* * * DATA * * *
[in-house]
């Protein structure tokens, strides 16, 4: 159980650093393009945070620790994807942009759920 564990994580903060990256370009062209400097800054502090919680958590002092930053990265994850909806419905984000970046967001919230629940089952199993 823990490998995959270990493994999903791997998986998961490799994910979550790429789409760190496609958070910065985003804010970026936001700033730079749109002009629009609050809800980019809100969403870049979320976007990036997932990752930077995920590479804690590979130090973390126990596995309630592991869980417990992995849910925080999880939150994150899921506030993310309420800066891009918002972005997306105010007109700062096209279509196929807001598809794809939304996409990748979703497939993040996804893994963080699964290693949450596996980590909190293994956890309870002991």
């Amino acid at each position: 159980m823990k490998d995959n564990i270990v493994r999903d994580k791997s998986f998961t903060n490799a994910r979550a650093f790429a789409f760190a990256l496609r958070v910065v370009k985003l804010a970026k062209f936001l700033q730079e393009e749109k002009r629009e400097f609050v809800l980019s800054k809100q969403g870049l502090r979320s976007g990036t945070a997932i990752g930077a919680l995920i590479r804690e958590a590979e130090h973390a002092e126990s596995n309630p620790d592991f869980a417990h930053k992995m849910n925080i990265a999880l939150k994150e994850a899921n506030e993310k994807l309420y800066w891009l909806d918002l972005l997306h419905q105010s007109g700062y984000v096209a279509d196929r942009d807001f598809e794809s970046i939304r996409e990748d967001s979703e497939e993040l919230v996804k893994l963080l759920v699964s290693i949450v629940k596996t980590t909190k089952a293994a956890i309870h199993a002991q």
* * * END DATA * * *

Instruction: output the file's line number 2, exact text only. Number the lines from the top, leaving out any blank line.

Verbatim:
């Protein structure tokens, strides 16, 4: 159980650093393009945070620790994807942009759920 564990994580903060990256370009062209400097800054502090919680958590002092930053990265994850909806419905984000970046967001919230629940089952199993 823990490998995959270990493994999903791997998986998961490799994910979550790429789409760190496609958070910065985003804010970026936001700033730079749109002009629009609050809800980019809100969403870049979320976007990036997932990752930077995920590479804690590979130090973390126990596995309630592991869980417990992995849910925080999880939150994150899921506030993310309420800066891009918002972005997306105010007109700062096209279509196929807001598809794809939304996409990748979703497939993040996804893994963080699964290693949450596996980590909190293994956890309870002991």